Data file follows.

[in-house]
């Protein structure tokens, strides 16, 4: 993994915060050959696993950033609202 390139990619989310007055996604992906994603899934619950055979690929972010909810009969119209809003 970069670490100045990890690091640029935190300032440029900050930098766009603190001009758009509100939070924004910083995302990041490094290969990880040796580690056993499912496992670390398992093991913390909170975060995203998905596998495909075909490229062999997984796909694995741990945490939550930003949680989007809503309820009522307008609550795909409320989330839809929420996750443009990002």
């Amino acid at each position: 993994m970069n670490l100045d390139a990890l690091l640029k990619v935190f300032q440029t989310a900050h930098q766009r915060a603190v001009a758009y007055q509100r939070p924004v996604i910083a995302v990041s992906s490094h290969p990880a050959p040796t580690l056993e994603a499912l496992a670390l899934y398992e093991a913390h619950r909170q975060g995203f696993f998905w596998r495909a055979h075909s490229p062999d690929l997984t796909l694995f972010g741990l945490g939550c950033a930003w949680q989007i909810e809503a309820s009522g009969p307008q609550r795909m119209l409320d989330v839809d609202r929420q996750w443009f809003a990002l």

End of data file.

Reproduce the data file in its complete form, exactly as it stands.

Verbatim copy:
[in-house]
């Protein structure tokens, strides 16, 4: 993994915060050959696993950033609202 390139990619989310007055996604992906994603899934619950055979690929972010909810009969119209809003 970069670490100045990890690091640029935190300032440029900050930098766009603190001009758009509100939070924004910083995302990041490094290969990880040796580690056993499912496992670390398992093991913390909170975060995203998905596998495909075909490229062999997984796909694995741990945490939550930003949680989007809503309820009522307008609550795909409320989330839809929420996750443009990002």
């Amino acid at each position: 993994m970069n670490l100045d390139a990890l690091l640029k990619v935190f300032q440029t989310a900050h930098q766009r915060a603190v001009a758009y007055q509100r939070p924004v996604i910083a995302v990041s992906s490094h290969p990880a050959p040796t580690l056993e994603a499912l496992a670390l899934y398992e093991a913390h619950r909170q975060g995203f696993f998905w596998r495909a055979h075909s490229p062999d690929l997984t796909l694995f972010g741990l945490g939550c950033a930003w949680q989007i909810e809503a309820s009522g009969p307008q609550r795909m119209l409320d989330v839809d609202r929420q996750w443009f809003a990002l």